Wednesday, 17 September 2014

Human Rights

Rights Advocates Worry Closure of Beehive Radio Will Follow the Arrest of Its Owner

Government spokesman Phay Siphan said it is too early to speculate on what might happen to Mam Sonando, or his station.

Mam Sonando, 70, was arrested on July 22, 2012, in Phnom Penh and has been charged with crimes related to sedition.Mam Sonando, 70, was arrested on July 22, 2012, in Phnom Penh and has been charged with crimes related to sedition.
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Mam Sonando, 70, was arrested on July 22, 2012, in Phnom Penh and has been charged with crimes related to sedition.
Mam Sonando, 70, was arrested on July 22, 2012, in Phnom Penh and has been charged with crimes related to sedition.
Sok KhemaraVOA Khmer
With Mam Sonando in jail on charges related to sedition, rights advocates say they worry his Beehive Radio station, one of the few independent stations in the country, will be forced to close.

Broadcasts on 105 FM have not ended since his arrest in mid-July, but Am Sam Ath, chief monitor for the rights group Licadho, said it could be shuttered in Mam Sonando is found guilty of leading a secessionist movement against the government.

Mam Sonando has denied the charges against him, and rights groups say there is little evidence showing he was involved in any such movement.

Beehive broadcasts programming from the Voice of America, Radio Free Asia, Radio France International and smaller political parties not aligned with the government.

Prior to his arrest, Mam Sonando had been reporting on a US-based advocacy group called the Cambodian Action Committee for Justice and Equity, which had planned to file a complaint of human rights abuses by Prime Minister Hun Sen in the International Criminal Court at the Hague. Mam Sonando has also been deeply critical of the government in past remarks.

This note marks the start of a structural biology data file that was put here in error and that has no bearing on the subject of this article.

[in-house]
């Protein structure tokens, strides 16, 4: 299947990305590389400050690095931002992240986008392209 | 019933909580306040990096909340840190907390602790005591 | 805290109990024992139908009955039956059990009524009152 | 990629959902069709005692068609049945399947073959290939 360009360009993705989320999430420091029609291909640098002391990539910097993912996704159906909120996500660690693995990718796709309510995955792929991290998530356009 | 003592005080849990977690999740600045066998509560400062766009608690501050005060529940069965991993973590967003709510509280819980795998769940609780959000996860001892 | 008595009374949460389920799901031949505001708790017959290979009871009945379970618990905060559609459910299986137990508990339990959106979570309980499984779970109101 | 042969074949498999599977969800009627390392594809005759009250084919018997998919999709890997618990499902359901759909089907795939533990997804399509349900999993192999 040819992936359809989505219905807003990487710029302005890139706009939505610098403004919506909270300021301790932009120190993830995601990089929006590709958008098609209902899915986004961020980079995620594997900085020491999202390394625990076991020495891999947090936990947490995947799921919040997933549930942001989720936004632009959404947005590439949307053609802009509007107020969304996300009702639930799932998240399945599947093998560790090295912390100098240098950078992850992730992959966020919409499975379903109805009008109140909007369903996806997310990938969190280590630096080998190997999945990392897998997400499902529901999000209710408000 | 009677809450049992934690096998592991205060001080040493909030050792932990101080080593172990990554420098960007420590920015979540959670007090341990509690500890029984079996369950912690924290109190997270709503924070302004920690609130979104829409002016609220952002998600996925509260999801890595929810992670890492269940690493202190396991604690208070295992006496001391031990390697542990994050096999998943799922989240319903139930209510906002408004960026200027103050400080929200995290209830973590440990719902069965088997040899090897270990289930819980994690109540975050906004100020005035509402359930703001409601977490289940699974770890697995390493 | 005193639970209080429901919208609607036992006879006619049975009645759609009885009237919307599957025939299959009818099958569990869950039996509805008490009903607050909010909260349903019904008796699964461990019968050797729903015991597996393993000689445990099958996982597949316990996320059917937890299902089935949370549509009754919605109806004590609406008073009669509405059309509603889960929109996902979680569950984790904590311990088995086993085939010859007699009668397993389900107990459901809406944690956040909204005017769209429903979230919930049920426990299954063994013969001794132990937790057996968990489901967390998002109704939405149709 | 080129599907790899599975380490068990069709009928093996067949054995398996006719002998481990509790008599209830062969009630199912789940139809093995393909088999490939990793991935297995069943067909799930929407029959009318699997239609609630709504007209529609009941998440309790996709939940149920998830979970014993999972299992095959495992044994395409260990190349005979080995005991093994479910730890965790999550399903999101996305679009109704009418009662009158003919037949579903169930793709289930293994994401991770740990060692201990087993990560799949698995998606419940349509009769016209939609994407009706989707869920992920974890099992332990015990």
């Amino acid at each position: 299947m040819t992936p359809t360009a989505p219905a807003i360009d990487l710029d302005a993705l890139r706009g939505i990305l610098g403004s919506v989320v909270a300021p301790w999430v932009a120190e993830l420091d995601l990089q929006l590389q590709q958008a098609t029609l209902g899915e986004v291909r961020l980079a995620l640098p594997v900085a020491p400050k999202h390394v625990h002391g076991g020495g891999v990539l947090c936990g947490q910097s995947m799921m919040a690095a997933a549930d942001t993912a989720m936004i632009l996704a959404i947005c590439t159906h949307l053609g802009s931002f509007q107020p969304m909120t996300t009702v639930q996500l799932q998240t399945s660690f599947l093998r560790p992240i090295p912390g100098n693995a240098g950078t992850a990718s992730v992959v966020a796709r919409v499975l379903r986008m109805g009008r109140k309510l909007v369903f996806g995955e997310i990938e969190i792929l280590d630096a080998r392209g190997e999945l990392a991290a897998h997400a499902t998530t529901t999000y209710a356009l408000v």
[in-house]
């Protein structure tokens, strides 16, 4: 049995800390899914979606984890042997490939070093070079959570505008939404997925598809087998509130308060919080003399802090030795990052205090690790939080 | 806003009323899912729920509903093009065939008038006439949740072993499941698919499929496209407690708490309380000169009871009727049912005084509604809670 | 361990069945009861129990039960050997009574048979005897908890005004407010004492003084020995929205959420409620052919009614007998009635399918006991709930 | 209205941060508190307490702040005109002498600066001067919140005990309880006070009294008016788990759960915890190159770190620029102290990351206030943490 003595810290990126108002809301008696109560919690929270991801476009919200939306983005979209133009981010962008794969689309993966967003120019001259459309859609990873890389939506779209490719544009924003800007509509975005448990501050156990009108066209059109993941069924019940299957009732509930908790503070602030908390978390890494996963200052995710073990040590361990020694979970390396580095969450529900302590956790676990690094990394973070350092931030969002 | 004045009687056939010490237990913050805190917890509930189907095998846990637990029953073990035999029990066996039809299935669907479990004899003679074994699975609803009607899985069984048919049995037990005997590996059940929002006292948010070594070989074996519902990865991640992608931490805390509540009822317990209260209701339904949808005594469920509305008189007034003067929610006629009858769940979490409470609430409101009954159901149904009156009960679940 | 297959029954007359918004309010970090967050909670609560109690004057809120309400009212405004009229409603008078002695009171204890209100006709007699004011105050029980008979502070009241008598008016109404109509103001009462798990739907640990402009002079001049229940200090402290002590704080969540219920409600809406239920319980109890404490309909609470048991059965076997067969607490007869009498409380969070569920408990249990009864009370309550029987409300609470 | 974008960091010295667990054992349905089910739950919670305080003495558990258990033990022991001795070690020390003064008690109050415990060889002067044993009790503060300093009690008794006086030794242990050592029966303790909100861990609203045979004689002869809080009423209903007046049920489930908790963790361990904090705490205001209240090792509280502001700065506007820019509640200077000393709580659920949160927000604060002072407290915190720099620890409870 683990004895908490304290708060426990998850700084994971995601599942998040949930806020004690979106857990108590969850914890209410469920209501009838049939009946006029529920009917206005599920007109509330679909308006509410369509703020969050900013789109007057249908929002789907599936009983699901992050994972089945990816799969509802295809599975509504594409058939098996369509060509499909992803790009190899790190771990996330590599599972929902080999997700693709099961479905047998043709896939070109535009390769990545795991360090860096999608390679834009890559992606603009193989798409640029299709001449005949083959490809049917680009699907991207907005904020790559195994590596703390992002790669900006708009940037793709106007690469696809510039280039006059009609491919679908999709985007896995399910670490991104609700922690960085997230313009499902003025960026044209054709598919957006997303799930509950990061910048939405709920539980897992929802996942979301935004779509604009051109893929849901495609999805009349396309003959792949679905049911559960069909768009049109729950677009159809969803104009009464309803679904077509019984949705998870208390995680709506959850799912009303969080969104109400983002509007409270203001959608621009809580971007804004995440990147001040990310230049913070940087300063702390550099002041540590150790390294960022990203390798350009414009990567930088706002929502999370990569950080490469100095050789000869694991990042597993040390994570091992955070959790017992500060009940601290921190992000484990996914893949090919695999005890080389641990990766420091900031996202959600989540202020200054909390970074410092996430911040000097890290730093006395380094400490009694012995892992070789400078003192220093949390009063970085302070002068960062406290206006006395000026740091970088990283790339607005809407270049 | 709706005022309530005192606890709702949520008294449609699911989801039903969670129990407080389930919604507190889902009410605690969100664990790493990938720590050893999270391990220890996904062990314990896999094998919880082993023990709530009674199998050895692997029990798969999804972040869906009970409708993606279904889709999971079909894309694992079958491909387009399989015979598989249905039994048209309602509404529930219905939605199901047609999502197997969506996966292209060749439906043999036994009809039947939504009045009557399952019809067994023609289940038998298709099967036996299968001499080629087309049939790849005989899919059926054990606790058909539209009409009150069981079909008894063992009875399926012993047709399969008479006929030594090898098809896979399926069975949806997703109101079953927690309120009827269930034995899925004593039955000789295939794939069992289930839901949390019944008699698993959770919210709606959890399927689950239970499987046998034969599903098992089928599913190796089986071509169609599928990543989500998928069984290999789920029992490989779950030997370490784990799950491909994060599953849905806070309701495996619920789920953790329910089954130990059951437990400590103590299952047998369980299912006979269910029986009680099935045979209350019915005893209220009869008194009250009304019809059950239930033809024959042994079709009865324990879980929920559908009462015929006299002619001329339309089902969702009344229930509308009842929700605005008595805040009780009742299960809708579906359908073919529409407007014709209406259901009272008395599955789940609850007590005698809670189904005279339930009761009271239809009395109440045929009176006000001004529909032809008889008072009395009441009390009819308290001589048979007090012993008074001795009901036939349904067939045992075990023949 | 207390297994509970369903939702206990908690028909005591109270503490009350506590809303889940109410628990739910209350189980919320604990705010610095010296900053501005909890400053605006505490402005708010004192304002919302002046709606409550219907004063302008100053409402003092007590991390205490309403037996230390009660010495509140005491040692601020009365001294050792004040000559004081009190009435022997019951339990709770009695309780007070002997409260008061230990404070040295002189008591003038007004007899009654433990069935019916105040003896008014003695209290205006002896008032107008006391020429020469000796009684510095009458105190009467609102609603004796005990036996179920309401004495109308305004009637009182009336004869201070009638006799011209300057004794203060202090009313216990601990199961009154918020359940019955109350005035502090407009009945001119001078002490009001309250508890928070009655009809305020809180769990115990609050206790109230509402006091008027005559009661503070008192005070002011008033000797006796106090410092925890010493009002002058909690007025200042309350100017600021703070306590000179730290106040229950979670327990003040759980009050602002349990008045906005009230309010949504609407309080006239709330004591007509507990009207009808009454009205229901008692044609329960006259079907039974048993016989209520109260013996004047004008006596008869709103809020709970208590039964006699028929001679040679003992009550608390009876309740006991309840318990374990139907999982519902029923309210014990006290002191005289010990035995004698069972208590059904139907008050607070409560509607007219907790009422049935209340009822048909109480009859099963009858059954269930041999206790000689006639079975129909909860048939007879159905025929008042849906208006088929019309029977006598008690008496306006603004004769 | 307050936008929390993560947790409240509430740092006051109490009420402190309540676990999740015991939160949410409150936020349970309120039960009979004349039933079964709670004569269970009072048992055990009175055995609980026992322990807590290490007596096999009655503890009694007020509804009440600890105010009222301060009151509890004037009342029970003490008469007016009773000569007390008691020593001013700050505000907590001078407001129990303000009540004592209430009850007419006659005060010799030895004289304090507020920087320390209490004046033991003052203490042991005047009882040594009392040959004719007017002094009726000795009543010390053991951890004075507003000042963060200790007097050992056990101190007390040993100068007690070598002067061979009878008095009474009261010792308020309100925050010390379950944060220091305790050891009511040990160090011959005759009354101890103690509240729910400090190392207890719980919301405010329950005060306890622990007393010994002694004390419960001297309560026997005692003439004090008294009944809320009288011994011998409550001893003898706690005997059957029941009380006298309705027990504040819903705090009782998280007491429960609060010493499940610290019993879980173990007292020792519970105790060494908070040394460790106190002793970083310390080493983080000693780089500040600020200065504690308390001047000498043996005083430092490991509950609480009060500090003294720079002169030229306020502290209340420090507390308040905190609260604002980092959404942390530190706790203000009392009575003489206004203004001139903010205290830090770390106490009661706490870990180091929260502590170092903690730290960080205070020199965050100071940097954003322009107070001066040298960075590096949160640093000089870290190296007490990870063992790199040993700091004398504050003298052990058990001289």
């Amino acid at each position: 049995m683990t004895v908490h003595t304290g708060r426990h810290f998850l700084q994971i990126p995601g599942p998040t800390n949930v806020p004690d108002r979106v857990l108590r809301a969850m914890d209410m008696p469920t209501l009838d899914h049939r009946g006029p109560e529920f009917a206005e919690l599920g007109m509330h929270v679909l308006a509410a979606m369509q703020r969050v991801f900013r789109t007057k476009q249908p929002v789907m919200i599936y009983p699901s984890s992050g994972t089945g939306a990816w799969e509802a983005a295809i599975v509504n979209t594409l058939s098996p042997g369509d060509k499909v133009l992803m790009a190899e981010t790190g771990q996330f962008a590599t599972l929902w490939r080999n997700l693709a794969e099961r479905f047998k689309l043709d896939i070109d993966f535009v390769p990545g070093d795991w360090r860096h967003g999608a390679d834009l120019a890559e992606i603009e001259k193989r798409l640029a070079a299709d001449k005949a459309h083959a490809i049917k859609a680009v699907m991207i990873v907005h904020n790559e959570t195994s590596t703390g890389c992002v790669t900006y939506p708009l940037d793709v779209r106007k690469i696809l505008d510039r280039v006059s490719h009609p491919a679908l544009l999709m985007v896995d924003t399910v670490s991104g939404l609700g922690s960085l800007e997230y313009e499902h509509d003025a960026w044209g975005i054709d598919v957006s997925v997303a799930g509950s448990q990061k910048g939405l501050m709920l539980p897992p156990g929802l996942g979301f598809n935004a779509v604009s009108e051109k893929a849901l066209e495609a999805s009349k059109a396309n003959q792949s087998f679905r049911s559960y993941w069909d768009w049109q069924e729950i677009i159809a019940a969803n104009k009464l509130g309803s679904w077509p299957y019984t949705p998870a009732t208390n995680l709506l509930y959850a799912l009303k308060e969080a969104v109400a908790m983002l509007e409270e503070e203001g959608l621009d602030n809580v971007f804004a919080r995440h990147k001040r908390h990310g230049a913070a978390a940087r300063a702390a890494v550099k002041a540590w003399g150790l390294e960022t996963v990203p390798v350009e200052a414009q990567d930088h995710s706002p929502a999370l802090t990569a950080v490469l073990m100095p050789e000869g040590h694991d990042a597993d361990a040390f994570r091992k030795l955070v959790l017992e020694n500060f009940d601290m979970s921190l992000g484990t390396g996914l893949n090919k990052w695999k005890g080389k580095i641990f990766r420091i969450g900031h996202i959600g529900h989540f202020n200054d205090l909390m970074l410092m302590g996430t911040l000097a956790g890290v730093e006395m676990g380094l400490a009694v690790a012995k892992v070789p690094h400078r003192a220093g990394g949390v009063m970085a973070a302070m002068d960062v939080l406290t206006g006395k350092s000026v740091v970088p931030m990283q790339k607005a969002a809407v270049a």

“If it is found that his crimes are related to his radio station, I think it could lead to the closure of the station,” Am Sam Ath said. “This matter affects the freedom of the press.”

Government spokesman Phay Siphan said it is too early to speculate on what might happen to Mam Sonando, or his station.

Chan Saveth, chief monitor for the rights group Adhoc, said there was cause for concern on the future of the station, which could see its license revoked.

In the past, government officials have warned media companies not to be in involved in politics, or face fines, revoked licenses, or closure of their radio or TV stations. Beehive was suspended in 2005, when Mam Sonando was arrested after reporting on a controversial and politically volatile border treaty between Cambodian and Vietnam, which some Cambodians said ceded Cambodian land to its eastern neighbor.

Din Phanara, Mam Sonando’s wife, said Beehive is currently operating as normal, except it does not have the voice of her husband, who typically gives weekly broadcasts on democracy, non-violence, rights awareness and news. “Now in his absence, no such voice exists,” she said. “It’s only normal news.”

Sok Sam Oeun, Mam Sonando’s attorney, said he will request bail next week.

Meanwhile, Chea Bomrong, vice president of the Association of Democrats, a group headed by Mam Sonando, said he received a threatening phone message to leave the group or face a similar arrest.

“You will be the same as Mam Sonando,” says the message, which was in English and came from an overseas phone number.
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